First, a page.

29. EPQ: Inventory Profile Q Production and usage Usage only Production and usage Usage only Production and usage Q* Cumulative production Imax Amount on hand Time

  30. EPQ – Total Cost

  31. Economic Run Size

  32. Annual carrying cost Annual ordering cost Purchasing cost + TC = + Q D PD S H TC = + + 2 Q Total Costs with Purchasing Cost

  33. Cost Adding Purchasing costdoesn’t change EOQ TC with PD TC without PD PD 0 Quantity EOQ Total Costs with PD

  34. TCa TCb Total Cost Decreasing Price TCc CC a,b,c OC EOQ Quantity Total Cost with Constant Carrying Costs

  35. Quantity Discounts

  36. Quantity Discounts

  37. When to Reorder • Reorder point • When the quantity on hand of an item drops to this amount, the item is reordered. • Determinants of the reorder point • The rate of demand • The lead time • The extent of demand and/or lead time variability • The degree of stockout risk acceptable to management

  38. Reorder Point: Under Certainty

  39. Reorder Point: Under Uncertainty • Demand or lead time uncertainty creates the possibility that demand will be greater than available supply • To reduce the likelihood of a stockout, it becomes necessary to carry safety stock • Safety stock • Stock that is held in excess of expected demand due to variable demand and/or lead time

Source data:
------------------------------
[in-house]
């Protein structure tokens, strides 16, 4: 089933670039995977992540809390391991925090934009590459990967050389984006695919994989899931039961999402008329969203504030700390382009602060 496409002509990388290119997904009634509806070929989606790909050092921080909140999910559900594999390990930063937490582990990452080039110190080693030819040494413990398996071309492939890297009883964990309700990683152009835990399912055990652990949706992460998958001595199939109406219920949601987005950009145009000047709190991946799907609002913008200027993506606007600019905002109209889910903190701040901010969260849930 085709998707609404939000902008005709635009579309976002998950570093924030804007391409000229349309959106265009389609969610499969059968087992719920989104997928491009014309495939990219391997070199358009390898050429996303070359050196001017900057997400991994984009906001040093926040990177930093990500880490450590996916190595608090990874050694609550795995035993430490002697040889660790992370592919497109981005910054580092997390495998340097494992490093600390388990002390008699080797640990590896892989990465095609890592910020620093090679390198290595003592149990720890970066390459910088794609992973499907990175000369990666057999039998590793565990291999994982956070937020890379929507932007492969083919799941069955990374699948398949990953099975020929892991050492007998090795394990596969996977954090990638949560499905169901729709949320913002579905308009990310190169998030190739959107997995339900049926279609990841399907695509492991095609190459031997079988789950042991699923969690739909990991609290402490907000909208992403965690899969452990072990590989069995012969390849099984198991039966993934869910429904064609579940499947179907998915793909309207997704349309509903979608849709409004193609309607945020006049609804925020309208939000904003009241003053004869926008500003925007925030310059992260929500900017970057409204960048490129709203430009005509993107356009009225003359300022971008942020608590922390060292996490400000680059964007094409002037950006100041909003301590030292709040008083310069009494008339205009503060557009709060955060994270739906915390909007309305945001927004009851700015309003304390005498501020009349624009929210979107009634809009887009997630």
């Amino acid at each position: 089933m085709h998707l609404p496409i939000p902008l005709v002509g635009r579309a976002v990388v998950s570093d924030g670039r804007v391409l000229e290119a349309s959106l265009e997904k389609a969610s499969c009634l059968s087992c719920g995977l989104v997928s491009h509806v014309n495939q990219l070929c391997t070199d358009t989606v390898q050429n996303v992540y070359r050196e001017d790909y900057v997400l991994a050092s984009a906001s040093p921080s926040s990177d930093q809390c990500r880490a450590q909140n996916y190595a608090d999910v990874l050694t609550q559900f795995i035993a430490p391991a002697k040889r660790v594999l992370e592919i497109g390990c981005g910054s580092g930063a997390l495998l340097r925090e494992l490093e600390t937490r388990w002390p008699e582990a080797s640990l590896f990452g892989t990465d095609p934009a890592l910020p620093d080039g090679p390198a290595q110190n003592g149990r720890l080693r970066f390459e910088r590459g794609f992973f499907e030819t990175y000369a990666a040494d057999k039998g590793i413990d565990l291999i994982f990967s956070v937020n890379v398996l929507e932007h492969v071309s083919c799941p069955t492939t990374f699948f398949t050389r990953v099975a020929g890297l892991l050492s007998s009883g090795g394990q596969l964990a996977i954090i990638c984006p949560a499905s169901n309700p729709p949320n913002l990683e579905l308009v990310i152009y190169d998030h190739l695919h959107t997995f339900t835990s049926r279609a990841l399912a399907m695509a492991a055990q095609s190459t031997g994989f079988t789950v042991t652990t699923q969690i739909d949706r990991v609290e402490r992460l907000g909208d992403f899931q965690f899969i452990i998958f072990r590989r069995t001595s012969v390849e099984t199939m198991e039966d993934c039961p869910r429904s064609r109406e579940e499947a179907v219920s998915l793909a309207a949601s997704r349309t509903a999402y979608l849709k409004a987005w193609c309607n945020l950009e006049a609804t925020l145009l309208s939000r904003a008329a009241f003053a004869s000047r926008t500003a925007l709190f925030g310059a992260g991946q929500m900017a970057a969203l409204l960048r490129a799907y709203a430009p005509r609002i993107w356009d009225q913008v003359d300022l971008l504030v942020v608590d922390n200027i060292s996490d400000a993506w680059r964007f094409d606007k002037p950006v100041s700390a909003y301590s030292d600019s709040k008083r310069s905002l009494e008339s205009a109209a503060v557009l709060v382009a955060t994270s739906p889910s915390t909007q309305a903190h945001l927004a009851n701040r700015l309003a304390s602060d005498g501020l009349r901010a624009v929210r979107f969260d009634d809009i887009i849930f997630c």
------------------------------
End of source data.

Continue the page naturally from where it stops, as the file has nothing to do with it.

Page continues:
40. Safety Stock Quantity Maximum probable demand during lead time Expected demand during lead time ROP Safety stock Time LT Safety stock reduces risk of stockout during lead time 12-40

  41. Safety Stock? • As the amount of safety stock carried increases, the risk of stockout decreases. • This improves customer service level • Service level • The probability that demand will not exceed supply during lead time • Service level = 100% - Stockout risk 12-41

  42. How Much Safety Stock? • The amount of safety stock that is appropriate for a given situation depends upon: • The average demand rate and average lead time • Demand and lead time variability • The desired service level

  43. Distribution of Lead Time Demand

  44. Reorder Point The ROP based on a normal Distribution of lead time demand Service level Risk of a stockout Probability of no stockout Quantity ROP Expected demand Safety stock 0 z z-scale

  45. Reorder Point: Demand Uncertainty

  46. Reorder Point: Lead Time Uncertainty

  47. Reorder Point: both Demand and Lead Time are uncertain (variable)

  48. ROP equations of different cases

  49. Fixed-Order-Interval Model • Orders are placed at fixed time intervals • Order quantity for next interval? • Suppliers might encourage fixed intervals • May require only periodic checks of inventory levels • Risk of stockout • Fill rate – the percentage of demand filled by the stock on hand

  50. Fixed-Interval Benefits • Tight control of inventory items • Items from same supplier may yield savings in: • Ordering • Packing • Shipping costs • May be practical when inventories cannot be closely monitored